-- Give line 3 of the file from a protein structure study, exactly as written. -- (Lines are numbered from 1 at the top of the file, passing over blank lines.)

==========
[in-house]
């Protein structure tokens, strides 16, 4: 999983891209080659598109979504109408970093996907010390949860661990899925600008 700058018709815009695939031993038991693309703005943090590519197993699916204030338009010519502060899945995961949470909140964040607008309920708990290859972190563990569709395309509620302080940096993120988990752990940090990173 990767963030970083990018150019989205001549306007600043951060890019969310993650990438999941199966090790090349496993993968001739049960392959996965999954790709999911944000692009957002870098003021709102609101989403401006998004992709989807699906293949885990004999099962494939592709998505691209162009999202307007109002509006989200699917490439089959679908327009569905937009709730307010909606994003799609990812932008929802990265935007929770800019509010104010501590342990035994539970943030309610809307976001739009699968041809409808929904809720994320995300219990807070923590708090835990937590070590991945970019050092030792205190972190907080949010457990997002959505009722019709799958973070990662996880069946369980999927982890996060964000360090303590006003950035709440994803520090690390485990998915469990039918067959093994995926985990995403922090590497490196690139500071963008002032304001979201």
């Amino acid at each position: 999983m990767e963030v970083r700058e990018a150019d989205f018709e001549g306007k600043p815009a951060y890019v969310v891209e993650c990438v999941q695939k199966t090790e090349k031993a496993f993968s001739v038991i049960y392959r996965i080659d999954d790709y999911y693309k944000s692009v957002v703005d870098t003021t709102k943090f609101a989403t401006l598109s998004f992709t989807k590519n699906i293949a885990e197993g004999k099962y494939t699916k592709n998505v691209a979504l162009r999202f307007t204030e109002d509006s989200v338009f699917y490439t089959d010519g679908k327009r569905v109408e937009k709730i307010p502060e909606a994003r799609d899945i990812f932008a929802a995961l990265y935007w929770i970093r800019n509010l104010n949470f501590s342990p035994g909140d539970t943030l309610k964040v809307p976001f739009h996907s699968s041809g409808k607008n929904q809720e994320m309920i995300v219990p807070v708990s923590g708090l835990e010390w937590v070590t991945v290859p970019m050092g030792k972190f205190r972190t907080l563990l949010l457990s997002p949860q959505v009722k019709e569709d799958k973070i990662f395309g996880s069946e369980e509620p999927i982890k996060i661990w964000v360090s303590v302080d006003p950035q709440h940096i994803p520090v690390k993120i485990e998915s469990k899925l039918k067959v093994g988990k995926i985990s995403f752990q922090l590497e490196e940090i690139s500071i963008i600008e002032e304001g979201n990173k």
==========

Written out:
């Amino acid at each position: 999983m990767e963030v970083r700058e990018a150019d989205f018709e001549g306007k600043p815009a951060y890019v969310v891209e993650c990438v999941q695939k199966t090790e090349k031993a496993f993968s001739v038991i049960y392959r996965i080659d999954d790709y999911y693309k944000s692009v957002v703005d870098t003021t709102k943090f609101a989403t401006l598109s998004f992709t989807k590519n699906i293949a885990e197993g004999k099962y494939t699916k592709n998505v691209a979504l162009r999202f307007t204030e109002d509006s989200v338009f699917y490439t089959d010519g679908k327009r569905v109408e937009k709730i307010p502060e909606a994003r799609d899945i990812f932008a929802a995961l990265y935007w929770i970093r800019n509010l104010n949470f501590s342990p035994g909140d539970t943030l309610k964040v809307p976001f739009h996907s699968s041809g409808k607008n929904q809720e994320m309920i995300v219990p807070v708990s923590g708090l835990e010390w937590v070590t991945v290859p970019m050092g030792k972190f205190r972190t907080l563990l949010l457990s997002p949860q959505v009722k019709e569709d799958k973070i990662f395309g996880s069946e369980e509620p999927i982890k996060i661990w964000v360090s303590v302080d006003p950035q709440h940096i994803p520090v690390k993120i485990e998915s469990k899925l039918k067959v093994g988990k995926i985990s995403f752990q922090l590497e490196e940090i690139s500071i963008i600008e002032e304001g979201n990173k």